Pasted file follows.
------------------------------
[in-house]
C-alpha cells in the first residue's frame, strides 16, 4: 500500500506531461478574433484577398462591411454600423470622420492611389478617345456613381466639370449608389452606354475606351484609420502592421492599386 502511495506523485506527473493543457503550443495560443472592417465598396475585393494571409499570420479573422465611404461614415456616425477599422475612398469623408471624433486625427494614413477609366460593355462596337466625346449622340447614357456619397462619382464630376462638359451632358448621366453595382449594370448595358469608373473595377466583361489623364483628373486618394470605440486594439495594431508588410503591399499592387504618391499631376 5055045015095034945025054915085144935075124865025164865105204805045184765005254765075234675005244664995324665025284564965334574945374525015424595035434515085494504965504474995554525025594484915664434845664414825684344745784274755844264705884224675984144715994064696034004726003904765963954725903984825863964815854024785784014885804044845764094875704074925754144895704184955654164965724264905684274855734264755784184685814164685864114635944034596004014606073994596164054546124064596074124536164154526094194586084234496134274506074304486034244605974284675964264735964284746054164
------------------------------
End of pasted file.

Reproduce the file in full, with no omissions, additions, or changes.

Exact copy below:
[in-house]
C-alpha cells in the first residue's frame, strides 16, 4: 500500500506531461478574433484577398462591411454600423470622420492611389478617345456613381466639370449608389452606354475606351484609420502592421492599386 502511495506523485506527473493543457503550443495560443472592417465598396475585393494571409499570420479573422465611404461614415456616425477599422475612398469623408471624433486625427494614413477609366460593355462596337466625346449622340447614357456619397462619382464630376462638359451632358448621366453595382449594370448595358469608373473595377466583361489623364483628373486618394470605440486594439495594431508588410503591399499592387504618391499631376 5055045015095034945025054915085144935075124865025164865105204805045184765005254765075234675005244664995324665025284564965334574945374525015424595035434515085494504965504474995554525025594484915664434845664414825684344745784274755844264705884224675984144715994064696034004726003904765963954725903984825863964815854024785784014885804044845764094875704074925754144895704184955654164965724264905684274855734264755784184685814164685864114635944034596004014606073994596164054546124064596074124536164154526094194586084234496134274506074304486034244605974284675964264735964284746054164